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Interventions in Obesity & Diabetes

Connection between the Periodontal Disease and Diabetes Mellitus

  • Open or Close Ambarkova Vesna*

    Department for preventive and Pediatric dentistry, University Ss Cyril & Methodius, Macedonia

    *Corresponding author: Ambarkova Vesna, Department of Paediatric and Preventive Dentistry, Faculty of Dental Medicine, University St Cyril and Methodius, Macedonia

Submission: June 08, 2018; Published: June 25, 2018

DOI: 10.31031/IOD.2018.01.000521

ISSN : 2578-0263
Volume1 Issue5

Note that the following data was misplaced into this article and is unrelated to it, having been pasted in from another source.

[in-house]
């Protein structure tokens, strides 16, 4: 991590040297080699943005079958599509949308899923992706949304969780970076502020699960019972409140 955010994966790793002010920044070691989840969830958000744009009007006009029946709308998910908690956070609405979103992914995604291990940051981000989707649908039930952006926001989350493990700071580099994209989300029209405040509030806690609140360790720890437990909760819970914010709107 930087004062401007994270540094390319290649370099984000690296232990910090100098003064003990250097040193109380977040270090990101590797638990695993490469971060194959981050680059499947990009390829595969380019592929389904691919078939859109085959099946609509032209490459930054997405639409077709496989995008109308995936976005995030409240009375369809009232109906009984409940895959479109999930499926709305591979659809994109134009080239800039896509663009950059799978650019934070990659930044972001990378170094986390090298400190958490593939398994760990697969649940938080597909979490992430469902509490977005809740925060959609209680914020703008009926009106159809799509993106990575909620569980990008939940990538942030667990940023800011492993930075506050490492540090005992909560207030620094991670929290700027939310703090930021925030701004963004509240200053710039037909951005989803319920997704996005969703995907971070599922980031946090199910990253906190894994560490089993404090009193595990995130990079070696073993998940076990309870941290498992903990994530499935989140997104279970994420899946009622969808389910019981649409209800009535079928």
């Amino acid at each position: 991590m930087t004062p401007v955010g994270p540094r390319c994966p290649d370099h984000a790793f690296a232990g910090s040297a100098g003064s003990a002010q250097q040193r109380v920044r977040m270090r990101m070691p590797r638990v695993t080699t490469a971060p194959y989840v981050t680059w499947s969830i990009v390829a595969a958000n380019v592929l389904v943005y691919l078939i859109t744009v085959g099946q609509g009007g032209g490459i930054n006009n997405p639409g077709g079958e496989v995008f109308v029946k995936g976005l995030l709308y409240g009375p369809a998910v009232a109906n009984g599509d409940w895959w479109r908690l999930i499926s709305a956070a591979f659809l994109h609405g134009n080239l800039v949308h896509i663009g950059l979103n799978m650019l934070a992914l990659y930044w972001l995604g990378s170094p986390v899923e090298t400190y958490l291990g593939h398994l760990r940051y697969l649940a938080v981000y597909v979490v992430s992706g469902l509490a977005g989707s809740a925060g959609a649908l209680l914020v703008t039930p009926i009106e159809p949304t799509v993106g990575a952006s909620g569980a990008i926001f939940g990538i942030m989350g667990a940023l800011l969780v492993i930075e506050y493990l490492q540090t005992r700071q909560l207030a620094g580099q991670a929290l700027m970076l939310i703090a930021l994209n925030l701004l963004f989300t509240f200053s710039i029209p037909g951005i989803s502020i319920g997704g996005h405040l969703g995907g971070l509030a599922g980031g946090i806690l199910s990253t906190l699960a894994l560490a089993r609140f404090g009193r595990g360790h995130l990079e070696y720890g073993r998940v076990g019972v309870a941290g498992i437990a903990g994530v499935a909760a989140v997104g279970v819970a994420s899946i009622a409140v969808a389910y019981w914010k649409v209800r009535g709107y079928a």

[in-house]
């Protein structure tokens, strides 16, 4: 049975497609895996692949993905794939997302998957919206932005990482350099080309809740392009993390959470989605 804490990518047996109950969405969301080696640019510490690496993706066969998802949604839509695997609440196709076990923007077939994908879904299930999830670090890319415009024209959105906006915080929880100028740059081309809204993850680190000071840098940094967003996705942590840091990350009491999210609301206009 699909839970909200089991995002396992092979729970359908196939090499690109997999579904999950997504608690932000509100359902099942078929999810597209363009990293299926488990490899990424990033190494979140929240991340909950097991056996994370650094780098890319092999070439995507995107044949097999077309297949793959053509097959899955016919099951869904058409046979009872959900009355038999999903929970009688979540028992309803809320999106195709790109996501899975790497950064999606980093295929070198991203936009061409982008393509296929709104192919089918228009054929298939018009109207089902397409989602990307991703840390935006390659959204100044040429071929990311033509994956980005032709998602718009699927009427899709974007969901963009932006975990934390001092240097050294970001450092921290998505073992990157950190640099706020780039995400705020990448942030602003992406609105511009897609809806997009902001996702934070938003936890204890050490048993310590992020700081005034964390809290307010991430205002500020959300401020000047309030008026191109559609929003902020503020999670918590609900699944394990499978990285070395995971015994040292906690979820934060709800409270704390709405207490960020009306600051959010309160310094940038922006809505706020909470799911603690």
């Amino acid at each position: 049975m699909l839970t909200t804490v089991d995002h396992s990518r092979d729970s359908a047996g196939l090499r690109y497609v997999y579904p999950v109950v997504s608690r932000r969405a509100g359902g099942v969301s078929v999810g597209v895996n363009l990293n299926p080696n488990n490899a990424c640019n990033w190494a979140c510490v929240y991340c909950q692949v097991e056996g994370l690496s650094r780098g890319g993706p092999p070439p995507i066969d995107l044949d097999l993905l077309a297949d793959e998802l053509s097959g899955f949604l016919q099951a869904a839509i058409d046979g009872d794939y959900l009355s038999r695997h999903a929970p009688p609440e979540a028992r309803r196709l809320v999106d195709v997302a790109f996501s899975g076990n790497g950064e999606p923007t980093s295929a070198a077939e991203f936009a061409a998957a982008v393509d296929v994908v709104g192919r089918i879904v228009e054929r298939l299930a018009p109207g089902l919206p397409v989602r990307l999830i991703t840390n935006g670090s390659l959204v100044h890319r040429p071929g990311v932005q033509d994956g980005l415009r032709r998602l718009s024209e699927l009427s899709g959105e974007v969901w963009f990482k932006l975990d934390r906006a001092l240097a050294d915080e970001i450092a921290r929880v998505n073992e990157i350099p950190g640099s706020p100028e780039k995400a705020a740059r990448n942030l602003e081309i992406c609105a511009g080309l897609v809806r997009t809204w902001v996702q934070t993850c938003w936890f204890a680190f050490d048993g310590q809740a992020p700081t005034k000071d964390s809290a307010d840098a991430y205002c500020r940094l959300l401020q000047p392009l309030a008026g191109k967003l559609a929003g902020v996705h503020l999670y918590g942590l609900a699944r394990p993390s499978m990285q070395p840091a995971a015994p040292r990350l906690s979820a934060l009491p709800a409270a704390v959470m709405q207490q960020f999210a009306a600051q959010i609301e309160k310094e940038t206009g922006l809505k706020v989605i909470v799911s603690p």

Diabetes Mellitus is a metabolic disorder affecting more than 16 million people worldwide and is characterized by hyperglycemia resulting from a defect in insulin secretion, insulin resistance, or both. Type 1 Diabetes Mellitus is a result of the destruction of beta cells in the pancreatic islets or islets of Langerhans probably because of an autoimmune or viral disease, which leads to a lack of insulin in the body. Type 2 Diabetes Mellitus is characterized by a lack of response to insulin by target cells, although the production of insulin is usually normal or even increased in these individuals, and is due to a change in the structure or number of cellular insulin receptors. It is thought that type 2 DM may be a congenital disorder of the immune system and a result of a chronic, low level of inflammatory process. The number of adults diagnosed with DM type 2 in the world is expected to increase from 135 million in 1995 to about 300 million in 2025. People with type 2 diabetes mellitus covers 90% of the population with Diabetes Mellitus [1].

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